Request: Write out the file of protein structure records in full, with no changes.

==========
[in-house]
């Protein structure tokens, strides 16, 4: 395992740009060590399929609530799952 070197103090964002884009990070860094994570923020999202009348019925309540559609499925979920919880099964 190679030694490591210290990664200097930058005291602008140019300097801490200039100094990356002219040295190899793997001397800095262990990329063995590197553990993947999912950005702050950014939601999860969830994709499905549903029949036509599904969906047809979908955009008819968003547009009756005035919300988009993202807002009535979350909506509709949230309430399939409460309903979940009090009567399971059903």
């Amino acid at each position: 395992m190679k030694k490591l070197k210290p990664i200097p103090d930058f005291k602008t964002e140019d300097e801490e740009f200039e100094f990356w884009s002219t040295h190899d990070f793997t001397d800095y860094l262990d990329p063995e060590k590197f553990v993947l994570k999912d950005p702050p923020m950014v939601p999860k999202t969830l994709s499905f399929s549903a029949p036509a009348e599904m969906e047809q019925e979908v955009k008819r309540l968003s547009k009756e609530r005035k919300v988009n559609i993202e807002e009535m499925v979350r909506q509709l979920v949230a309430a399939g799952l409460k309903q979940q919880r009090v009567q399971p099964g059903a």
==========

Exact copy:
[in-house]
């Protein structure tokens, strides 16, 4: 395992740009060590399929609530799952 070197103090964002884009990070860094994570923020999202009348019925309540559609499925979920919880099964 190679030694490591210290990664200097930058005291602008140019300097801490200039100094990356002219040295190899793997001397800095262990990329063995590197553990993947999912950005702050950014939601999860969830994709499905549903029949036509599904969906047809979908955009008819968003547009009756005035919300988009993202807002009535979350909506509709949230309430399939409460309903979940009090009567399971059903």
């Amino acid at each position: 395992m190679k030694k490591l070197k210290p990664i200097p103090d930058f005291k602008t964002e140019d300097e801490e740009f200039e100094f990356w884009s002219t040295h190899d990070f793997t001397d800095y860094l262990d990329p063995e060590k590197f553990v993947l994570k999912d950005p702050p923020m950014v939601p999860k999202t969830l994709s499905f399929s549903a029949p036509a009348e599904m969906e047809q019925e979908v955009k008819r309540l968003s547009k009756e609530r005035k919300v988009n559609i993202e807002e009535m499925v979350r909506q509709l979920v949230a309430a399939g799952l409460k309903q979940q919880r009090v009567q399971p099964g059903a």